Movement Journal – September 23 – Maymie

I really enjoyed today’s discussion on physical literacy. I think being fit can mean so many more things than just being good at the traditional sports we see in a gymnasium. For example, in my own experience rock climbing I have been able to develop a love for a sport that has been more of a lifestyle for me than just a means to work out. Rock climbing makes me feel extremely vulnerable and forces me to think about each move I make. This idea helps me feel like I’ve truly accomplished something when I complete a route. Not only does it allow me to work on strength, but it encourages me to get outside in new and beautiful places. Communication is also hugely important, and you must trust your climbing partner with every move you make. These are all physical and mental skills that can be applied to every day life and in the classroom as well.

What’s interesting is that even though I consider myself “physically literate” in rock climbing – I have horrible arm strength! In fact, I can’t even perform a pull up. Maybe I could achieve one or two with horrible form, but if I was tested on this in a gym I would likely fail. Yet I can successfully tie knots, and use technique and balance to rock climb all the way up the Chief in Squamish. I think this shows a great deal about how our definition of fitness needs to change.

Processed with VSCOcam with m3 preset

3 thoughts on “Movement Journal – September 23 – Maymie”

  1. Maymie, I chose to comment on your post because we share similar views in terms of defining physical literacy, but also because of your great picture – well done.

    I too, agree that being physically literate is not limited to the classroom. Rock climbing is a great example, and to expand on your point, the movements from climbing may also be applied to other sports such as ballet, or surfing. You need to find your balance when climbing, and as you develop this skill, you can apply the same rule of balance towards ballet dancing on the point of your toes.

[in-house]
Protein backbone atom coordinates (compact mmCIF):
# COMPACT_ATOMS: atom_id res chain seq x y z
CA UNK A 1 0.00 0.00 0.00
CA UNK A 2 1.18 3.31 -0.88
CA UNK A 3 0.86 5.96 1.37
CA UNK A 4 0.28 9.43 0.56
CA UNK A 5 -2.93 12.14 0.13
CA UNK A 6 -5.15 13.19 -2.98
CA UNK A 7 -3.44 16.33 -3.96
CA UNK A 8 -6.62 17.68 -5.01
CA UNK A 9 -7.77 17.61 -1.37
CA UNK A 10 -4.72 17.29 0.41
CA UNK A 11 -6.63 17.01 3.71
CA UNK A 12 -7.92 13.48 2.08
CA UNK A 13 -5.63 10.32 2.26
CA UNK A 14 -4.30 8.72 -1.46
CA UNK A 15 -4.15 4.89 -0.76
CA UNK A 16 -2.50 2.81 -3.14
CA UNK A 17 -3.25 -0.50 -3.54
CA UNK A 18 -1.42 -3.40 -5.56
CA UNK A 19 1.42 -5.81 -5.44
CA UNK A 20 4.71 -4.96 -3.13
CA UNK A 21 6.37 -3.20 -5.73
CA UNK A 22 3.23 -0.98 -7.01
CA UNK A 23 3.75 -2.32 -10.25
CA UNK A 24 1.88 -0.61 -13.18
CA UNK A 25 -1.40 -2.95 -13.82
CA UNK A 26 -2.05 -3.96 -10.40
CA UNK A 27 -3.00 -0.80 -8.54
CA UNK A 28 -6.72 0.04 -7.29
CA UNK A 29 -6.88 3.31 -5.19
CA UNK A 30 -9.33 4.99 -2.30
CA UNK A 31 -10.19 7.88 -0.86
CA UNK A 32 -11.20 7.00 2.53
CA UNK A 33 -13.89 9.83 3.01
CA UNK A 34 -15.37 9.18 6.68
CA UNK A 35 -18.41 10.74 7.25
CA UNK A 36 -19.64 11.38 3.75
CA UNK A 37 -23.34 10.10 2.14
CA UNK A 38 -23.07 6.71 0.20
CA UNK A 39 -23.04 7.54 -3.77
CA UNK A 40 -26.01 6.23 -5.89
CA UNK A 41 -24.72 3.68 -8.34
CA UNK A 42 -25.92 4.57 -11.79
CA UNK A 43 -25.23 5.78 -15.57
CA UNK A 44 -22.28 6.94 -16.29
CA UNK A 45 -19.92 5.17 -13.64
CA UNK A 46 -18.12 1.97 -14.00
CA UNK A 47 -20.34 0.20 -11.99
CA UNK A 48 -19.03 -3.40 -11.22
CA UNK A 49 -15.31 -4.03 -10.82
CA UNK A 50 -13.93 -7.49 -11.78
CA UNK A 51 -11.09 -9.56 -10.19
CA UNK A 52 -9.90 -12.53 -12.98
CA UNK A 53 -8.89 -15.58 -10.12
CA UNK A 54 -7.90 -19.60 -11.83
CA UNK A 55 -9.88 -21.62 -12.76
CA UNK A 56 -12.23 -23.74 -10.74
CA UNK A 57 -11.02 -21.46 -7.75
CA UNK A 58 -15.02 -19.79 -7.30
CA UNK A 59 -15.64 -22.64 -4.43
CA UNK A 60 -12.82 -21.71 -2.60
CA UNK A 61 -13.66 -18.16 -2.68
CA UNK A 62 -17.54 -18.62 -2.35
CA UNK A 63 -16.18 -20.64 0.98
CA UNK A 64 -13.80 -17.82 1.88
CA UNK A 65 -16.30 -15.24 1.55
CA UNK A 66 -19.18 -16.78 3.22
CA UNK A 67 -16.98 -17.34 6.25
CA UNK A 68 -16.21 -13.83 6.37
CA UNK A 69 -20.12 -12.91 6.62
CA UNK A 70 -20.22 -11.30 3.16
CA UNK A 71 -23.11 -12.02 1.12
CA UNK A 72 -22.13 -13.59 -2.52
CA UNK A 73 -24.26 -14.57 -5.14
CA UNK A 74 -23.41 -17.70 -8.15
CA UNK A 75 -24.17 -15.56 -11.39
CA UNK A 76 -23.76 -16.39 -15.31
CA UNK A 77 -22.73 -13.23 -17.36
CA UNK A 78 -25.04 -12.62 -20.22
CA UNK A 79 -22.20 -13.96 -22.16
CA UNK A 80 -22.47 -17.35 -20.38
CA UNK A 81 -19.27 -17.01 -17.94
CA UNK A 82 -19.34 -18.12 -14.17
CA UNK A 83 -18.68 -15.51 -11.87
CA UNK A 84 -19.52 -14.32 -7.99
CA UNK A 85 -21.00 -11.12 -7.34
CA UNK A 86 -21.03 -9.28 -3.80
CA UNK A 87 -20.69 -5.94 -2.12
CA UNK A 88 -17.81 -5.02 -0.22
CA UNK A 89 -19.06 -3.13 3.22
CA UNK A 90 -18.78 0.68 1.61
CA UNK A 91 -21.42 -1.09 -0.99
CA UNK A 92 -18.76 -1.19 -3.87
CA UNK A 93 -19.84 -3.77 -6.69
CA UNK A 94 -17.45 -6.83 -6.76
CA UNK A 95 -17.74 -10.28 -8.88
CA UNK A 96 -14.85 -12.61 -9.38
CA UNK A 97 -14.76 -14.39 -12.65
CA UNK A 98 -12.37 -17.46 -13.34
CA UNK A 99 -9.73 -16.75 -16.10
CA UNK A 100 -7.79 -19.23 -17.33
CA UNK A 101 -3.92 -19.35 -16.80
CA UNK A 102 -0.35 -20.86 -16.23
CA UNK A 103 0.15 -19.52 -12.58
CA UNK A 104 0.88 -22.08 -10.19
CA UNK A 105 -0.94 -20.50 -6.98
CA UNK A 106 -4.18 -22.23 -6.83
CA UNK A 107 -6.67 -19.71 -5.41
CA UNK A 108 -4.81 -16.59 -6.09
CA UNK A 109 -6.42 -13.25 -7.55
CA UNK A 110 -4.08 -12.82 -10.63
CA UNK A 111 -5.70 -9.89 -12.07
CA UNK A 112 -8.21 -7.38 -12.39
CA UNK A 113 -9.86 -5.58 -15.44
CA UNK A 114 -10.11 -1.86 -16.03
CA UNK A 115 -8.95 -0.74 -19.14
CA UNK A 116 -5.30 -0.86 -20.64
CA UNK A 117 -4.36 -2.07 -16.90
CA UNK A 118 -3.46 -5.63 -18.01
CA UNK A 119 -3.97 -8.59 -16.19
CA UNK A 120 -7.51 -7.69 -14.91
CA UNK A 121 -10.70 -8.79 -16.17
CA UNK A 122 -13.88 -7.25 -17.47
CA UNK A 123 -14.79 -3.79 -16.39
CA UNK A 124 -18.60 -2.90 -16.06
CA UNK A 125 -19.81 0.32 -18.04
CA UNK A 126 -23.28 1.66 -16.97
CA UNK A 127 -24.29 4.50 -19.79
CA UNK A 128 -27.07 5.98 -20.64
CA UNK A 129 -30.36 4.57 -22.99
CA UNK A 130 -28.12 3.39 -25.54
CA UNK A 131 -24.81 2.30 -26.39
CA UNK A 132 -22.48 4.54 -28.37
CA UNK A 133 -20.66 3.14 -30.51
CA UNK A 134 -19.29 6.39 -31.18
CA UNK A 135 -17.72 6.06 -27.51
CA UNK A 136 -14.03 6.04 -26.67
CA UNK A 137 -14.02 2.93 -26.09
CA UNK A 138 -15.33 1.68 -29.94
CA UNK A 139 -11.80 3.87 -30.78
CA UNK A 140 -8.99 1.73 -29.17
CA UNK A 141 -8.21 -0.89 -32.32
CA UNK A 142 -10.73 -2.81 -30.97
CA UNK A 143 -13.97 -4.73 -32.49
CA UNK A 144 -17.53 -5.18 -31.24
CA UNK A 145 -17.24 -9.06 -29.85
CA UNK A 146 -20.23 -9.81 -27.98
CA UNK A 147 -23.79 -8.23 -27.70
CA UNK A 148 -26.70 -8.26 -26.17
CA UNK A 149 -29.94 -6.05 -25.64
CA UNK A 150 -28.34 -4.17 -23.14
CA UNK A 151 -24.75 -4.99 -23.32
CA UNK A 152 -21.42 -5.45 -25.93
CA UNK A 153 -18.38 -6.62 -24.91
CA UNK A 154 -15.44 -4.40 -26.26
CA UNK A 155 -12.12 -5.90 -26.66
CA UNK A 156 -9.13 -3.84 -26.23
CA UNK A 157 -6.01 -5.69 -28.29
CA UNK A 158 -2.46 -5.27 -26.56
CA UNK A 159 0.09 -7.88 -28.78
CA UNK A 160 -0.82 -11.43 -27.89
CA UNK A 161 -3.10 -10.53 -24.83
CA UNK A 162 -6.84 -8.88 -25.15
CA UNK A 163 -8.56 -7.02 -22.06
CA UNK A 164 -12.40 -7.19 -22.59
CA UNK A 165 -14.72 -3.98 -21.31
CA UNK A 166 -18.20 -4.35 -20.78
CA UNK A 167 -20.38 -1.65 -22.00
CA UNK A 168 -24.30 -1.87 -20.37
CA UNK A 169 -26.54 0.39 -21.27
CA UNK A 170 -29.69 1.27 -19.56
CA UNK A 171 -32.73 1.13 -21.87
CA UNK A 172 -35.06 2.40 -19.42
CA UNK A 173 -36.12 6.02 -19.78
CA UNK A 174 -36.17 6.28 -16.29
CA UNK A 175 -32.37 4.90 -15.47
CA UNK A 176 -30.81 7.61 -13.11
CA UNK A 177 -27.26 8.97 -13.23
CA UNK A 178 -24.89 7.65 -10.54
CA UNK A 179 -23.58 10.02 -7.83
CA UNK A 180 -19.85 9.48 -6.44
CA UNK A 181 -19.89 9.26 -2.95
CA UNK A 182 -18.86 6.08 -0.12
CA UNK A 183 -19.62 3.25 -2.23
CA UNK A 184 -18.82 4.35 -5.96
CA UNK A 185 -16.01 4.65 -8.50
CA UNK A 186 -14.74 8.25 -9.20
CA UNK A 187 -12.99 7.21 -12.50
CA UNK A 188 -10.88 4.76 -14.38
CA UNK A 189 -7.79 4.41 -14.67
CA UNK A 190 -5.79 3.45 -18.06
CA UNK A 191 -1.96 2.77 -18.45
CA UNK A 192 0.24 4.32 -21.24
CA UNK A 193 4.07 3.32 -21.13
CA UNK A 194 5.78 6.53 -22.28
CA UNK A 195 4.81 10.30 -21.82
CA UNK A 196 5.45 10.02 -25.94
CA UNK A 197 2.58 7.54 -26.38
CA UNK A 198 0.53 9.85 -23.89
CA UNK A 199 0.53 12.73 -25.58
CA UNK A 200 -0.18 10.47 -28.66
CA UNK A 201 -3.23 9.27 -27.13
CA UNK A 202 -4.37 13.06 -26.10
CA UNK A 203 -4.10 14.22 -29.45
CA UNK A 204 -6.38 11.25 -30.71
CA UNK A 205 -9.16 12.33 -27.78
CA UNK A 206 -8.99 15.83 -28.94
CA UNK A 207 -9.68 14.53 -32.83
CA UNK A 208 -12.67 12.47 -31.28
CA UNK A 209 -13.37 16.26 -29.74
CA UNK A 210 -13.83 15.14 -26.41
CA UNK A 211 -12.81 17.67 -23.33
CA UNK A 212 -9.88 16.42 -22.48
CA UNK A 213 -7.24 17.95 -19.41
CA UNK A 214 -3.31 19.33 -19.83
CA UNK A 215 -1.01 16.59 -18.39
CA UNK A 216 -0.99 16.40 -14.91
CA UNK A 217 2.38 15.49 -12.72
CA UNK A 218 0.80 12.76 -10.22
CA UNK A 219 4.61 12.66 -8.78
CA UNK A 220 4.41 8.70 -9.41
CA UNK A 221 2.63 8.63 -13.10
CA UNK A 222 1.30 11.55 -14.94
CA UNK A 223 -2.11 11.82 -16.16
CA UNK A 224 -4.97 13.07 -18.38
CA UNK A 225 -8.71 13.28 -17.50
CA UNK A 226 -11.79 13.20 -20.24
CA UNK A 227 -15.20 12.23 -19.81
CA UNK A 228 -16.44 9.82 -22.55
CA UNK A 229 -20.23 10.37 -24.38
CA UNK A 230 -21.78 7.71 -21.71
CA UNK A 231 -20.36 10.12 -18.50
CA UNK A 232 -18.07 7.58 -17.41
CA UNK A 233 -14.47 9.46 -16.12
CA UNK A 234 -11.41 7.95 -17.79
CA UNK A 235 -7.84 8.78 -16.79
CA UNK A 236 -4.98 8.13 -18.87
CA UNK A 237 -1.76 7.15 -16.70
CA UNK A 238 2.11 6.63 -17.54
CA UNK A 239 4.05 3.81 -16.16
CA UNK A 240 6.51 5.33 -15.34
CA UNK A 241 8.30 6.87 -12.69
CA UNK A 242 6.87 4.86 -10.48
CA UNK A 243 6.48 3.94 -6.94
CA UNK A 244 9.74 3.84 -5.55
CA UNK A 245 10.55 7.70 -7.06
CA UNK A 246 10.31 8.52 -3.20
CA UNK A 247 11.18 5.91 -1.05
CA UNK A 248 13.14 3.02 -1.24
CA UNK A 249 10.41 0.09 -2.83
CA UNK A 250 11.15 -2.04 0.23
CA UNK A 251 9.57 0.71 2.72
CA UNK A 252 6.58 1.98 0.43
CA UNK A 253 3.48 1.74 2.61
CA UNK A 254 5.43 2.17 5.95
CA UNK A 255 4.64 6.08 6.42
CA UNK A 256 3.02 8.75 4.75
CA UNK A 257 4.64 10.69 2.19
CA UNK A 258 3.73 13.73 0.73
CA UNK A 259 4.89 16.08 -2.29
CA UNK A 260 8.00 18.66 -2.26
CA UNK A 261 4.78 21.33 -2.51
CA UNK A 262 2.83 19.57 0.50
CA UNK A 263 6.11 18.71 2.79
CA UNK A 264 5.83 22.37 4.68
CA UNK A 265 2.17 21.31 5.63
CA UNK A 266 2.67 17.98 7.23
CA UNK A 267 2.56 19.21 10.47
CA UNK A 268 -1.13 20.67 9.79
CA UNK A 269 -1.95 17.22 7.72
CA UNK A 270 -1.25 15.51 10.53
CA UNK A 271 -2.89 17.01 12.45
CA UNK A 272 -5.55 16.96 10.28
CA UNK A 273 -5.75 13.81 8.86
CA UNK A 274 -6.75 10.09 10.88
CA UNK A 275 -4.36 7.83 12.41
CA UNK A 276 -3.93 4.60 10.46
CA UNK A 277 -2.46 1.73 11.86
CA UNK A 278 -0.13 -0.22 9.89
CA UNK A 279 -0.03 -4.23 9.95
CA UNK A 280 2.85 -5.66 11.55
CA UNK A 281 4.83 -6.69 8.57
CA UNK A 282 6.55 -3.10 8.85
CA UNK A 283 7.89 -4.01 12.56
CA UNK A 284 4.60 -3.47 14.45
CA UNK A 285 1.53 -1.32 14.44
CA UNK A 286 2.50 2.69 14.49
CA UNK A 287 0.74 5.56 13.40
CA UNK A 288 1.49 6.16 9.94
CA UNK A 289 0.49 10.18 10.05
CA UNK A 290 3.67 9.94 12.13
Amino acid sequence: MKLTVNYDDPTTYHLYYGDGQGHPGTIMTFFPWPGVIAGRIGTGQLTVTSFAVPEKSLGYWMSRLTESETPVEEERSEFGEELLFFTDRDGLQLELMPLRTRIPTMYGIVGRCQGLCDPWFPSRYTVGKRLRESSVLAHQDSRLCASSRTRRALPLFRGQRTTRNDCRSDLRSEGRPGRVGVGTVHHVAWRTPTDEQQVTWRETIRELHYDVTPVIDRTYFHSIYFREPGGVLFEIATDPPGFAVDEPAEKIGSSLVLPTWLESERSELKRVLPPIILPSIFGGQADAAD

If you are rigorously training for sport, it is important to be able to make these connections. These connections allow you to switch activities and add variety into your workout while still improving the abilities needed in your primary event. Triathlon is a great example, because running is best substituted for biking. So when a triathlete is mentally and physically fatigued with running, they are still able to work their motor muscles through biking.

    Everything is connected!

    Chris Phillips

  2. Thank you for your post Maymie! It was very well written and really made me think of my own definition of physical literacy. I also loved your photo, it really added that personal touch! I too enjoyed this weeks discussion because I had never approached physical literacy from this standpoint before. I have always categorized activities, such as team sports and individual sports, and then thought in terms of whether I was good at that sport or not. However, in my adult life whether I can be the best at a sport no longer matters! Now the physical activities I engage in are things such as hiking, yoga, biking etc.The way we present fitness to our students in schools needs to change to a more real world perspective, where students want to learn to be physical literate not to be the strongest or the best but to enjoy life and be healthy. Rock climbing is an excellent example of an activity that incorporates physical literacy, communication and living a healthy outdoor lifestyle, yet our students rarely, if ever, get opportunities to engage in the learning experience rock climbing provides. Like Chris said above, everything really is connected!

  3. Hi Maymie!

    Thanks for your post! I have similar thoughts about my own physical literacy – I probably also wouldn’t pass a test in PE if they asked me to do a mile run or to do a bunch of sit-ups or push-ups, but I can still manage to play a game of football or race a sailboat. I think you’re absolute right that there’s more than one element of literacy, beyond just the physical skills.
    Transferability is, in my opinion, the most important part of literacy. Like Steve was saying about his daughter, kids shouldn’t be specializing in sport at an early age, because they miss out on the benefits of engaging in a variety of sports and developing those transferrable skills. Even things that don’t seem connected – like rock climbing and ballet – probably share some basic elements, and by limiting ourselves as teachers/our students as learners we’re missing out on a lot of these important cross-overs. Definitely agree that our attitude needs to change!

Leave a Reply